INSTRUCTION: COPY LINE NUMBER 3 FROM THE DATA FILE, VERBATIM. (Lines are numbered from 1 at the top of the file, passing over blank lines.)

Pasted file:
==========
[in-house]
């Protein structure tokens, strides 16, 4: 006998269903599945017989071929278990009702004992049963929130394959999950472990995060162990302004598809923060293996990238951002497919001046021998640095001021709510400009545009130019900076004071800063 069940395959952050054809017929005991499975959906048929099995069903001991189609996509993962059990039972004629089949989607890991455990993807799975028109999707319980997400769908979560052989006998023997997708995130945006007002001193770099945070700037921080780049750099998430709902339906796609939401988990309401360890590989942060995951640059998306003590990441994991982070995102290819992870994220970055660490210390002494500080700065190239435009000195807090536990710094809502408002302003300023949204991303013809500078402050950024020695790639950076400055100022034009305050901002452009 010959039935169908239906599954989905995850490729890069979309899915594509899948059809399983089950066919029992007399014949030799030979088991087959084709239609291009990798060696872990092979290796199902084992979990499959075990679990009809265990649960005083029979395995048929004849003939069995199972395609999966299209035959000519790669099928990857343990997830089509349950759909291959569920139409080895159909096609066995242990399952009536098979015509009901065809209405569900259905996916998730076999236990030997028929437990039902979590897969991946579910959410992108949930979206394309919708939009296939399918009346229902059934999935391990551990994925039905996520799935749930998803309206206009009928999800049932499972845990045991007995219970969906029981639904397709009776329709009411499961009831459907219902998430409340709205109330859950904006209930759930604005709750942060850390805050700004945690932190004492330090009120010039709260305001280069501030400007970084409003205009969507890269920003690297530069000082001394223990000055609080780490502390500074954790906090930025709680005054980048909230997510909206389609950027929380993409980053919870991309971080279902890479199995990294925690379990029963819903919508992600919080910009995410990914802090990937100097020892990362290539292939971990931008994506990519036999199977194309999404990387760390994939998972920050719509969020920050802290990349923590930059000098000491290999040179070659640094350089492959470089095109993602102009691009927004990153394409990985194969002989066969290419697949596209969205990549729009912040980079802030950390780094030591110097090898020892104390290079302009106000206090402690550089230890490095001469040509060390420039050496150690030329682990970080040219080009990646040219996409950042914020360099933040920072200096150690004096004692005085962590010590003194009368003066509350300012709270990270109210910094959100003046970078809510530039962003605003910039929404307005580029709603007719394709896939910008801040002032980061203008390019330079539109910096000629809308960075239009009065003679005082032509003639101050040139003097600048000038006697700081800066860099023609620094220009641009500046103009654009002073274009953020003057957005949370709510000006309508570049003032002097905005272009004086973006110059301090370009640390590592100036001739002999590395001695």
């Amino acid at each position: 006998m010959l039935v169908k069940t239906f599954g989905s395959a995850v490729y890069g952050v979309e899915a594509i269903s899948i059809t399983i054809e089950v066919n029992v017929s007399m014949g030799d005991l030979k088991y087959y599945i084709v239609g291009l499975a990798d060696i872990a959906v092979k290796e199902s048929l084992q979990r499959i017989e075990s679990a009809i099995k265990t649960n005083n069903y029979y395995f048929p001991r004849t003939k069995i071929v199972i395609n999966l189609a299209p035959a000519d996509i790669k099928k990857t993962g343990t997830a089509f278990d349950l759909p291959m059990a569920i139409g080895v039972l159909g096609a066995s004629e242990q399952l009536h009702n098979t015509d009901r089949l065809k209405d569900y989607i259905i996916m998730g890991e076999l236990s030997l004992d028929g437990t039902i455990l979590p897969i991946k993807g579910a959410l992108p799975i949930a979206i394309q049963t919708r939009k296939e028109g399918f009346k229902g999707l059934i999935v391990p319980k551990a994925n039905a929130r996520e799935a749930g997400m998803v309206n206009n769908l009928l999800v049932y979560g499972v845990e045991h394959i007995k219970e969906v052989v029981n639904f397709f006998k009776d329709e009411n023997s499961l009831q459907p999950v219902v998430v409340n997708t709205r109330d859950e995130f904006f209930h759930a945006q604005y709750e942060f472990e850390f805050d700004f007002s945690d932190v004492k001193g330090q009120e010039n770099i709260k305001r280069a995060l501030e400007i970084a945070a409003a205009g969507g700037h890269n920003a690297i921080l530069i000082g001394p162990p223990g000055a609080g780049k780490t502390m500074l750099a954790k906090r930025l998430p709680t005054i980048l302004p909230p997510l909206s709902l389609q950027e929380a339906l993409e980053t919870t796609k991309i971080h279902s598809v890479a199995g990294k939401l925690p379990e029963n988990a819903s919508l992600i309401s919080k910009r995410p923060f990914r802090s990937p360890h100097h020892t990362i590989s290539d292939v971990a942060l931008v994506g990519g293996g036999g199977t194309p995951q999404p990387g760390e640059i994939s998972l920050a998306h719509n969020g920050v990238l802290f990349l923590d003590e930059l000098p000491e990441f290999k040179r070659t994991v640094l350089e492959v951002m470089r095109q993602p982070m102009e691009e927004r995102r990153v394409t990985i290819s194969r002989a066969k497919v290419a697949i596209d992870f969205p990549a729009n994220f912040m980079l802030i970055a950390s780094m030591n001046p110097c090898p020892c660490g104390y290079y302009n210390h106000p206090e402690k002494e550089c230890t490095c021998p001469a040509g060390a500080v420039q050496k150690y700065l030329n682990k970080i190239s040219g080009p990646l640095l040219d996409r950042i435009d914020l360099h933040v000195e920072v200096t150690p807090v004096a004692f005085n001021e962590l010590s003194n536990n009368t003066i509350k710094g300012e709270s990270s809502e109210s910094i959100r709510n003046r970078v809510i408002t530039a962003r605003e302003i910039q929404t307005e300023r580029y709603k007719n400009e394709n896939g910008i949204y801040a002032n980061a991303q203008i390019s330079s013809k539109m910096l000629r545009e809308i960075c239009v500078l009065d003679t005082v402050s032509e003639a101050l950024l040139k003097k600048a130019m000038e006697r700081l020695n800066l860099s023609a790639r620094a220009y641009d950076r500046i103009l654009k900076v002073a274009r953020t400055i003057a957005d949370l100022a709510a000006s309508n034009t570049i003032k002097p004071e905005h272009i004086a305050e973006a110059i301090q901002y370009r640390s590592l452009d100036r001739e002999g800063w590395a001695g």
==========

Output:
């Amino acid at each position: 006998m010959l039935v169908k069940t239906f599954g989905s395959a995850v490729y890069g952050v979309e899915a594509i269903s899948i059809t399983i054809e089950v066919n029992v017929s007399m014949g030799d005991l030979k088991y087959y599945i084709v239609g291009l499975a990798d060696i872990a959906v092979k290796e199902s048929l084992q979990r499959i017989e075990s679990a009809i099995k265990t649960n005083n069903y029979y395995f048929p001991r004849t003939k069995i071929v199972i395609n999966l189609a299209p035959a000519d996509i790669k099928k990857t993962g343990t997830a089509f278990d349950l759909p291959m059990a569920i139409g080895v039972l159909g096609a066995s004629e242990q399952l009536h009702n098979t015509d009901r089949l065809k209405d569900y989607i259905i996916m998730g890991e076999l236990s030997l004992d028929g437990t039902i455990l979590p897969i991946k993807g579910a959410l992108p799975i949930a979206i394309q049963t919708r939009k296939e028109g399918f009346k229902g999707l059934i999935v391990p319980k551990a994925n039905a929130r996520e799935a749930g997400m998803v309206n206009n769908l009928l999800v049932y979560g499972v845990e045991h394959i007995k219970e969906v052989v029981n639904f397709f006998k009776d329709e009411n023997s499961l009831q459907p999950v219902v998430v409340n997708t709205r109330d859950e995130f904006f209930h759930a945006q604005y709750e942060f472990e850390f805050d700004f007002s945690d932190v004492k001193g330090q009120e010039n770099i709260k305001r280069a995060l501030e400007i970084a945070a409003a205009g969507g700037h890269n920003a690297i921080l530069i000082g001394p162990p223990g000055a609080g780049k780490t502390m500074l750099a954790k906090r930025l998430p709680t005054i980048l302004p909230p997510l909206s709902l389609q950027e929380a339906l993409e980053t919870t796609k991309i971080h279902s598809v890479a199995g990294k939401l925690p379990e029963n988990a819903s919508l992600i309401s919080k910009r995410p923060f990914r802090s990937p360890h100097h020892t990362i590989s290539d292939v971990a942060l931008v994506g990519g293996g036999g199977t194309p995951q999404p990387g760390e640059i994939s998972l920050a998306h719509n969020g920050v990238l802290f990349l923590d003590e930059l000098p000491e990441f290999k040179r070659t994991v640094l350089e492959v951002m470089r095109q993602p982070m102009e691009e927004r995102r990153v394409t990985i290819s194969r002989a066969k497919v290419a697949i596209d992870f969205p990549a729009n994220f912040m980079l802030i970055a950390s780094m030591n001046p110097c090898p020892c660490g104390y290079y302009n210390h106000p206090e402690k002494e550089c230890t490095c021998p001469a040509g060390a500080v420039q050496k150690y700065l030329n682990k970080i190239s040219g080009p990646l640095l040219d996409r950042i435009d914020l360099h933040v000195e920072v200096t150690p807090v004096a004692f005085n001021e962590l010590s003194n536990n009368t003066i509350k710094g300012e709270s990270s809502e109210s910094i959100r709510n003046r970078v809510i408002t530039a962003r605003e302003i910039q929404t307005e300023r580029y709603k007719n400009e394709n896939g910008i949204y801040a002032n980061a991303q203008i390019s330079s013809k539109m910096l000629r545009e809308i960075c239009v500078l009065d003679t005082v402050s032509e003639a101050l950024l040139k003097k600048a130019m000038e006697r700081l020695n800066l860099s023609a790639r620094a220009y641009d950076r500046i103009l654009k900076v002073a274009r953020t400055i003057a957005d949370l100022a709510a000006s309508n034009t570049i003032k002097p004071e905005h272009i004086a305050e973006a110059i301090q901002y370009r640390s590592l452009d100036r001739e002999g800063w590395a001695g």